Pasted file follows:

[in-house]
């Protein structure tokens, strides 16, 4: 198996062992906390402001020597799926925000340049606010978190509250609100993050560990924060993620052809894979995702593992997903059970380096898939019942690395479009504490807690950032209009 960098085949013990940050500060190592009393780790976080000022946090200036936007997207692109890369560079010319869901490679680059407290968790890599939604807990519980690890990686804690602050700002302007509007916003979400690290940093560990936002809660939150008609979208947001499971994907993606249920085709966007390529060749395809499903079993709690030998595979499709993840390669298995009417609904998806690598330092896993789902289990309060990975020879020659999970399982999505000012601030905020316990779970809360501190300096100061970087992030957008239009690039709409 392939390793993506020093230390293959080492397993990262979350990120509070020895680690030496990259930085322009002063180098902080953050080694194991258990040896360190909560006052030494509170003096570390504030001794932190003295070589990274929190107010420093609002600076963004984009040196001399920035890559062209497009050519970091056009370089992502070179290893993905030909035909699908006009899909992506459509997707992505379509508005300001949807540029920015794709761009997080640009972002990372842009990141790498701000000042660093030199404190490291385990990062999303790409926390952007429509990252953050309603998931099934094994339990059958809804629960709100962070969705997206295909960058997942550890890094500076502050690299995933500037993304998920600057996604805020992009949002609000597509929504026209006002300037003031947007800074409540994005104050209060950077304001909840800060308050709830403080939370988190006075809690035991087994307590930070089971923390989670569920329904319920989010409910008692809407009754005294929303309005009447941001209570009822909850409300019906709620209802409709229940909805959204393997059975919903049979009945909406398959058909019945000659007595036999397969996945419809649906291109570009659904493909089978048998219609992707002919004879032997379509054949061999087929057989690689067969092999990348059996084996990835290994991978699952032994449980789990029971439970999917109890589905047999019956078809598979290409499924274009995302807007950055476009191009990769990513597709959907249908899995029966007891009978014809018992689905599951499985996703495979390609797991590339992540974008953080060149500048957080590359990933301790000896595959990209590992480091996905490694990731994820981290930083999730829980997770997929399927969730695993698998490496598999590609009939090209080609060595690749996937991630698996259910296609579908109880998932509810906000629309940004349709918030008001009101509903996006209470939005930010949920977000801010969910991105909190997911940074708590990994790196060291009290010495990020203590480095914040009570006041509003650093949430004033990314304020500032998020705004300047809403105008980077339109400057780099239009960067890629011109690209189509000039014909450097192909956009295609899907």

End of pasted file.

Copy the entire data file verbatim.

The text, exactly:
[in-house]
């Protein structure tokens, strides 16, 4: 198996062992906390402001020597799926925000340049606010978190509250609100993050560990924060993620052809894979995702593992997903059970380096898939019942690395479009504490807690950032209009 960098085949013990940050500060190592009393780790976080000022946090200036936007997207692109890369560079010319869901490679680059407290968790890599939604807990519980690890990686804690602050700002302007509007916003979400690290940093560990936002809660939150008609979208947001499971994907993606249920085709966007390529060749395809499903079993709690030998595979499709993840390669298995009417609904998806690598330092896993789902289990309060990975020879020659999970399982999505000012601030905020316990779970809360501190300096100061970087992030957008239009690039709409 392939390793993506020093230390293959080492397993990262979350990120509070020895680690030496990259930085322009002063180098902080953050080694194991258990040896360190909560006052030494509170003096570390504030001794932190003295070589990274929190107010420093609002600076963004984009040196001399920035890559062209497009050519970091056009370089992502070179290893993905030909035909699908006009899909992506459509997707992505379509508005300001949807540029920015794709761009997080640009972002990372842009990141790498701000000042660093030199404190490291385990990062999303790409926390952007429509990252953050309603998931099934094994339990059958809804629960709100962070969705997206295909960058997942550890890094500076502050690299995933500037993304998920600057996604805020992009949002609000597509929504026209006002300037003031947007800074409540994005104050209060950077304001909840800060308050709830403080939370988190006075809690035991087994307590930070089971923390989670569920329904319920989010409910008692809407009754005294929303309005009447941001209570009822909850409300019906709620209802409709229940909805959204393997059975919903049979009945909406398959058909019945000659007595036999397969996945419809649906291109570009659904493909089978048998219609992707002919004879032997379509054949061999087929057989690689067969092999990348059996084996990835290994991978699952032994449980789990029971439970999917109890589905047999019956078809598979290409499924274009995302807007950055476009191009990769990513597709959907249908899995029966007891009978014809018992689905599951499985996703495979390609797991590339992540974008953080060149500048957080590359990933301790000896595959990209590992480091996905490694990731994820981290930083999730829980997770997929399927969730695993698998490496598999590609009939090209080609060595690749996937991630698996259910296609579908109880998932509810906000629309940004349709918030008001009101509903996006209470939005930010949920977000801010969910991105909190997911940074708590990994790196060291009290010495990020203590480095914040009570006041509003650093949430004033990314304020500032998020705004300047809403105008980077339109400057780099239009960067890629011109690209189509000039014909450097192909956009295609899907």